Former Dolphin Trainer Goes To The Dogs For A Cause

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Cassie Krause has spent the past five years working with Labrador and golden retriever puppies, training them to become service dogs for disabled veterans with mobility assistance needs. Photo courtesy of Cassie Krause.

After working her dream job of training dolphins for several years at Gulf World Marine Park in Panama City Beach, Florida, Cassie Krause ’10 made a career change: taking a position in which she was, well, a fish out of water.

For the past five years, Krause has worked as a service dog trainer for Smoky Mountain Service Dogs in Lenoir City, Tennessee, just outside of Knoxville. She trains puppies for veterans with disabilities, especially those with mobility assistance needs.

“It’s something I’m good at that I didn’t think I’d be good at,” Krause said. “Dog training is a dream that I didn’t know was a possibility. It’s really cool to know that I can combine my passion for animals and give back to the military.”

Krause, who graduated with a degree in wildlife sciences from the College of Natural Resources and Environment and a minor in biology from the College of Science, serves as the lead puppy trainer for Smoky Mountain Service Dogs. She trains puppies from an age range of 8-weeks old to 1-year old. She currently works with 16 puppies that, after a year with Krause, advance to the next stage of training at the company’s facility to work with a different trainer.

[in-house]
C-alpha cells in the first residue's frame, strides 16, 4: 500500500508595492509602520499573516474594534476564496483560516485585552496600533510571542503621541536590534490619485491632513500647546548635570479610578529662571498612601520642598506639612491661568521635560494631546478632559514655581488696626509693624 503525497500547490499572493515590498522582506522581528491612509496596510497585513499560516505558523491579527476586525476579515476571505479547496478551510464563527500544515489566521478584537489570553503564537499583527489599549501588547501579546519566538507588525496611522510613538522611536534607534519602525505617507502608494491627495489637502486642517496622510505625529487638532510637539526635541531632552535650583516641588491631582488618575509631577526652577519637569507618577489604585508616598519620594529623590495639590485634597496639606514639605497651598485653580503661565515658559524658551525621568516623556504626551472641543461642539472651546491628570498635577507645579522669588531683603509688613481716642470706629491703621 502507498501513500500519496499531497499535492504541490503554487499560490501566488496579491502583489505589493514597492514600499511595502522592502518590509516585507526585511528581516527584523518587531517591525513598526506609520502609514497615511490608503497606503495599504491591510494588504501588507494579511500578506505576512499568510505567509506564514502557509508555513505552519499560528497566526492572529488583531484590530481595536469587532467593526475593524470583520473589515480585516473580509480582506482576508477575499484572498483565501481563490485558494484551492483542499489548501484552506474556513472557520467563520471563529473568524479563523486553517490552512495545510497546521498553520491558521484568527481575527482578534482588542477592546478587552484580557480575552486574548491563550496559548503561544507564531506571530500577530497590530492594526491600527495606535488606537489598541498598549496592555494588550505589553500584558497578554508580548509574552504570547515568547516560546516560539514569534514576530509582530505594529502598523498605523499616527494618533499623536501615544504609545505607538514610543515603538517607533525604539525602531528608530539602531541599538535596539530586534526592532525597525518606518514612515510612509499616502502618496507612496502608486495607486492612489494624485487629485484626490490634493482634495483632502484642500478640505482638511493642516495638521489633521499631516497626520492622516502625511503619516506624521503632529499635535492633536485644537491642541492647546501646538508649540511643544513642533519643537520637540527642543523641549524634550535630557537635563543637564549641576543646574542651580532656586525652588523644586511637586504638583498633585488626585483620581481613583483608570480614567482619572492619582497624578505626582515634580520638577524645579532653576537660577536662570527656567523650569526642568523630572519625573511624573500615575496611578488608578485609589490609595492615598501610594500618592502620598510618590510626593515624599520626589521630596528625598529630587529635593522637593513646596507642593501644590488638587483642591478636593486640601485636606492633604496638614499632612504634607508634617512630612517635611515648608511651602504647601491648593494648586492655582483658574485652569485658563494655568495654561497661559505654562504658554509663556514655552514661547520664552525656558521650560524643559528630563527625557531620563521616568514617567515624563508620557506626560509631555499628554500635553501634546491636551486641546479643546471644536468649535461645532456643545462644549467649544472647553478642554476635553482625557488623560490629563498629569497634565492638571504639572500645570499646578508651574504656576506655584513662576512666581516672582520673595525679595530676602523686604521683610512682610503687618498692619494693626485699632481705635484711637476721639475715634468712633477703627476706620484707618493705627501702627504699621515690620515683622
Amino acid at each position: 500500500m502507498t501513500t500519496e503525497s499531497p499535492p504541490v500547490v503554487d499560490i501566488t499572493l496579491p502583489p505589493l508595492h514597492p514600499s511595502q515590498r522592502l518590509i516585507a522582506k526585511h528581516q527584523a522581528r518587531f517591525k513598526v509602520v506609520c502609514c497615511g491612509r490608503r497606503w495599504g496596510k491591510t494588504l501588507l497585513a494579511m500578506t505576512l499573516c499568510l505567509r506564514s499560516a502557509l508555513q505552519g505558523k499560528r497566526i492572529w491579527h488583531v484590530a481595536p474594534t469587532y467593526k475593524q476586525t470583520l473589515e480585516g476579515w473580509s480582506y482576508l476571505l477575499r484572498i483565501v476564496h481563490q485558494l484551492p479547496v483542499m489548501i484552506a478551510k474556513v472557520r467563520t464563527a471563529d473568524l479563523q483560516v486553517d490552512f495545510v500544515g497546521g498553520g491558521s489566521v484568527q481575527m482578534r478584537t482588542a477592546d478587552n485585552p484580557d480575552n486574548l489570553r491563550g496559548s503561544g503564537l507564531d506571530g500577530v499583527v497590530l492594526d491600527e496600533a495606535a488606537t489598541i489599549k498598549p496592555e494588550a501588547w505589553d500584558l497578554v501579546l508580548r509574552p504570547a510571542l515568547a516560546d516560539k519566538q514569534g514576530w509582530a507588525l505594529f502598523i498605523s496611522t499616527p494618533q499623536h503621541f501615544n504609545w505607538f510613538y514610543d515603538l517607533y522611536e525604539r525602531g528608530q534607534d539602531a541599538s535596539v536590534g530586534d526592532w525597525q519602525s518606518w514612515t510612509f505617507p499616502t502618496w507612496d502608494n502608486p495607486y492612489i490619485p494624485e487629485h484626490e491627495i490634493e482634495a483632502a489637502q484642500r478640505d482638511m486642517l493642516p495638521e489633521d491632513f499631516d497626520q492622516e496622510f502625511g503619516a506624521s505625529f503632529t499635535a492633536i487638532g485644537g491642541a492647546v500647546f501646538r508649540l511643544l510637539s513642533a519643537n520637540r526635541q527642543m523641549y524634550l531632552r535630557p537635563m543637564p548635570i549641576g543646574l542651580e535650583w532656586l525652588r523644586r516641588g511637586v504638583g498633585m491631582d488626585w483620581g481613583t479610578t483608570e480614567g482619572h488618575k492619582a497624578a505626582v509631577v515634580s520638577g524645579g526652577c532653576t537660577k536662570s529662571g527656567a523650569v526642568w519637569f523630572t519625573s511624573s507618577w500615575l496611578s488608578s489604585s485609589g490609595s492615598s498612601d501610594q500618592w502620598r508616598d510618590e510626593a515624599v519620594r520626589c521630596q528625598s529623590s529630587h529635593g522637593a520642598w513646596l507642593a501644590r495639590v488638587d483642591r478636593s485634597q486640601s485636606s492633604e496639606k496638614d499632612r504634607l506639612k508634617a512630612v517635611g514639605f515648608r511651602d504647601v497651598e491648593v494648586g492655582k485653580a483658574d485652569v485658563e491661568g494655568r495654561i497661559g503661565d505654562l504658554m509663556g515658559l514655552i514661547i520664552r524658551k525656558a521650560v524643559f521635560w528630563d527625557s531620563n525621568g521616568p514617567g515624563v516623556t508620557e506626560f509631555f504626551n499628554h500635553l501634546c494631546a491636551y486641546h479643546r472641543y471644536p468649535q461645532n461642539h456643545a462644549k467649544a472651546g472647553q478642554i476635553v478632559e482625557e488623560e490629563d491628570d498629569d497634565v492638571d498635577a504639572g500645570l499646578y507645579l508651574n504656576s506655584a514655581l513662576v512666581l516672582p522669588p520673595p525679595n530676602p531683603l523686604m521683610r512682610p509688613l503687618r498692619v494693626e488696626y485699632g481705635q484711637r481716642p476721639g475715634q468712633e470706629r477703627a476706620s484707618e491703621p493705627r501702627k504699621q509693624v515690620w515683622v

(Cassie Krause was featured in the summer issue of Virginia Tech Magazine, along with several other alumni. Read about them.)

Krause never expected to be a service dog trainer. At Gulf World Marine Park, she worked with bottle-nosed dolphins, California sea lions, and parrots. She performed shows, helped with educational outreach, and participated in rehabilitation efforts of animals that were rescued from dire circumstances.

But a desire to be closer to Virginia, where her parents lived, led her to start a job search.

“This job found me,” Krause said. “I was surprised to have found it. I never even thought about service dog training as a career. I was always interested in the exotic animals, but I thought this was cool, so I applied.”

Part of the interest stemmed from her love of Virginia Tech’s Corps of Cadets. Krause wasn’t a cadet, but she respected and admired their commitment to service.

Now, she finds herself giving back to service members who, in most cases, have sacrificed so much for their country. Her position allows her to combine two passions: a love for animals and a desire to give back.

“Serving our country, our service men and service women, is pretty awesome,” Krause said. “It’s like, ‘Hey, let me help you get through the day by having this animal that can help take care of you and be your battle buddy and make every day a little easier.’

“Human companionship can only go so far. People don’t like to feel that they’re a burden, but when you have this canine companion that the sight of it brings you joy, then you feel the responsibility for the dog. It’s, ‘OK, he’s taking care of me, so I’ve got to take care of him. I’ve got to take him out. I’ve got to take him for these walks. That, in turn, will help me get out and get better.’ It’s kind of cool how this job fell into my lap. The stars aligned.”